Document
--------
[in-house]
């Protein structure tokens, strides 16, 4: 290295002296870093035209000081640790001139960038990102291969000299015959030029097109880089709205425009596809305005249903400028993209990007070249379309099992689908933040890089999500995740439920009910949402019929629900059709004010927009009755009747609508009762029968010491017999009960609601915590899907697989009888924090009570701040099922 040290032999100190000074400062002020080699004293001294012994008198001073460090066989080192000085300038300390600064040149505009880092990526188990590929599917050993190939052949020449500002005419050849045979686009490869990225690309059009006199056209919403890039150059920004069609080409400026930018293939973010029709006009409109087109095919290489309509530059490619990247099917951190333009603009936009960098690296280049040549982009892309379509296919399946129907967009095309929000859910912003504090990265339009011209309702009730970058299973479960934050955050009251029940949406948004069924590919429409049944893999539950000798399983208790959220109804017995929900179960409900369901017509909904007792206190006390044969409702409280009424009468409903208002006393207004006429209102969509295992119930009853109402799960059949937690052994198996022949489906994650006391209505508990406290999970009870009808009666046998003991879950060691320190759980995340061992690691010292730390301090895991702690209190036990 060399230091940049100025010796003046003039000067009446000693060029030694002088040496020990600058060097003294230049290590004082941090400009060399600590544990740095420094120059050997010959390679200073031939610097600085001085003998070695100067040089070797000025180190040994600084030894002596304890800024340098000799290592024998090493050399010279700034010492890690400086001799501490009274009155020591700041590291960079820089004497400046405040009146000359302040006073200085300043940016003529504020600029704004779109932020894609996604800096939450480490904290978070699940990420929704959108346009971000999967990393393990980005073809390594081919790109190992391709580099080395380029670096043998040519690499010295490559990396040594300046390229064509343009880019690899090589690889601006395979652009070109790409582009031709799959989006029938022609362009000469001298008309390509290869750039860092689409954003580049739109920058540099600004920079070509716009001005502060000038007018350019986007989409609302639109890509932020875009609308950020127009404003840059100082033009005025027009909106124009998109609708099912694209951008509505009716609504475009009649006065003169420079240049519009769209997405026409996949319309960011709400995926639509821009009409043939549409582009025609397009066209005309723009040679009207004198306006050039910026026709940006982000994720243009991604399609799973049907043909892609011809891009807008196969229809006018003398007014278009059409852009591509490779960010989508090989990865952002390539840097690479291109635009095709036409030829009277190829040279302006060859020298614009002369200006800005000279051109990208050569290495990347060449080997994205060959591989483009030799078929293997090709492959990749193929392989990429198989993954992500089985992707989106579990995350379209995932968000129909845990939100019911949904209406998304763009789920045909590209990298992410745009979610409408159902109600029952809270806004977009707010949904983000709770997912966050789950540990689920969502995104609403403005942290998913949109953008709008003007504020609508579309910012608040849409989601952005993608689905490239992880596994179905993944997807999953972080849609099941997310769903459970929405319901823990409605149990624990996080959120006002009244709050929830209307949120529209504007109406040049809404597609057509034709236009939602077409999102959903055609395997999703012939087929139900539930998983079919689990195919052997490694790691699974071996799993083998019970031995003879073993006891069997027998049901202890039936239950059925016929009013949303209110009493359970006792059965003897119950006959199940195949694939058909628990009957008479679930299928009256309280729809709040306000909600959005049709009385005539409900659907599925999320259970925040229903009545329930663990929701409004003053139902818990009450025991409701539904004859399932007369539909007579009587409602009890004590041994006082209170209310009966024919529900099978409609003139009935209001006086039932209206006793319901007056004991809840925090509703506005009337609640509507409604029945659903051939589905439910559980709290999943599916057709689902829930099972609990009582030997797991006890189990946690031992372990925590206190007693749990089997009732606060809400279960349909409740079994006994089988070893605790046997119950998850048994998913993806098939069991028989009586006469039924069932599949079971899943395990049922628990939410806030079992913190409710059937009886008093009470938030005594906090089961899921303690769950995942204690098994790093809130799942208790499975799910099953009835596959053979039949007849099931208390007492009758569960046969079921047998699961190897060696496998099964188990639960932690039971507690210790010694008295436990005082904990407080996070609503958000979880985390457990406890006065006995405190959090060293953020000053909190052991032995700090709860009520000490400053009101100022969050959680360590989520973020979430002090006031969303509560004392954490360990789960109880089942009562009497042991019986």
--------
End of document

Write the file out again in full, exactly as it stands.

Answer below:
[in-house]
């Protein structure tokens, strides 16, 4: 290295002296870093035209000081640790001139960038990102291969000299015959030029097109880089709205425009596809305005249903400028993209990007070249379309099992689908933040890089999500995740439920009910949402019929629900059709004010927009009755009747609508009762029968010491017999009960609601915590899907697989009888924090009570701040099922 040290032999100190000074400062002020080699004293001294012994008198001073460090066989080192000085300038300390600064040149505009880092990526188990590929599917050993190939052949020449500002005419050849045979686009490869990225690309059009006199056209919403890039150059920004069609080409400026930018293939973010029709006009409109087109095919290489309509530059490619990247099917951190333009603009936009960098690296280049040549982009892309379509296919399946129907967009095309929000859910912003504090990265339009011209309702009730970058299973479960934050955050009251029940949406948004069924590919429409049944893999539950000798399983208790959220109804017995929900179960409900369901017509909904007792206190006390044969409702409280009424009468409903208002006393207004006429209102969509295992119930009853109402799960059949937690052994198996022949489906994650006391209505508990406290999970009870009808009666046998003991879950060691320190759980995340061992690691010292730390301090895991702690209190036990 060399230091940049100025010796003046003039000067009446000693060029030694002088040496020990600058060097003294230049290590004082941090400009060399600590544990740095420094120059050997010959390679200073031939610097600085001085003998070695100067040089070797000025180190040994600084030894002596304890800024340098000799290592024998090493050399010279700034010492890690400086001799501490009274009155020591700041590291960079820089004497400046405040009146000359302040006073200085300043940016003529504020600029704004779109932020894609996604800096939450480490904290978070699940990420929704959108346009971000999967990393393990980005073809390594081919790109190992391709580099080395380029670096043998040519690499010295490559990396040594300046390229064509343009880019690899090589690889601006395979652009070109790409582009031709799959989006029938022609362009000469001298008309390509290869750039860092689409954003580049739109920058540099600004920079070509716009001005502060000038007018350019986007989409609302639109890509932020875009609308950020127009404003840059100082033009005025027009909106124009998109609708099912694209951008509505009716609504475009009649006065003169420079240049519009769209997405026409996949319309960011709400995926639509821009009409043939549409582009025609397009066209005309723009040679009207004198306006050039910026026709940006982000994720243009991604399609799973049907043909892609011809891009807008196969229809006018003398007014278009059409852009591509490779960010989508090989990865952002390539840097690479291109635009095709036409030829009277190829040279302006060859020298614009002369200006800005000279051109990208050569290495990347060449080997994205060959591989483009030799078929293997090709492959990749193929392989990429198989993954992500089985992707989106579990995350379209995932968000129909845990939100019911949904209406998304763009789920045909590209990298992410745009979610409408159902109600029952809270806004977009707010949904983000709770997912966050789950540990689920969502995104609403403005942290998913949109953008709008003007504020609508579309910012608040849409989601952005993608689905490239992880596994179905993944997807999953972080849609099941997310769903459970929405319901823990409605149990624990996080959120006002009244709050929830209307949120529209504007109406040049809404597609057509034709236009939602077409999102959903055609395997999703012939087929139900539930998983079919689990195919052997490694790691699974071996799993083998019970031995003879073993006891069997027998049901202890039936239950059925016929009013949303209110009493359970006792059965003897119950006959199940195949694939058909628990009957008479679930299928009256309280729809709040306000909600959005049709009385005539409900659907599925999320259970925040229903009545329930663990929701409004003053139902818990009450025991409701539904004859399932007369539909007579009587409602009890004590041994006082209170209310009966024919529900099978409609003139009935209001006086039932209206006793319901007056004991809840925090509703506005009337609640509507409604029945659903051939589905439910559980709290999943599916057709689902829930099972609990009582030997797991006890189990946690031992372990925590206190007693749990089997009732606060809400279960349909409740079994006994089988070893605790046997119950998850048994998913993806098939069991028989009586006469039924069932599949079971899943395990049922628990939410806030079992913190409710059937009886008093009470938030005594906090089961899921303690769950995942204690098994790093809130799942208790499975799910099953009835596959053979039949007849099931208390007492009758569960046969079921047998699961190897060696496998099964188990639960932690039971507690210790010694008295436990005082904990407080996070609503958000979880985390457990406890006065006995405190959090060293953020000053909190052991032995700090709860009520000490400053009101100022969050959680360590989520973020979430002090006031969303509560004392954490360990789960109880089942009562009497042991019986």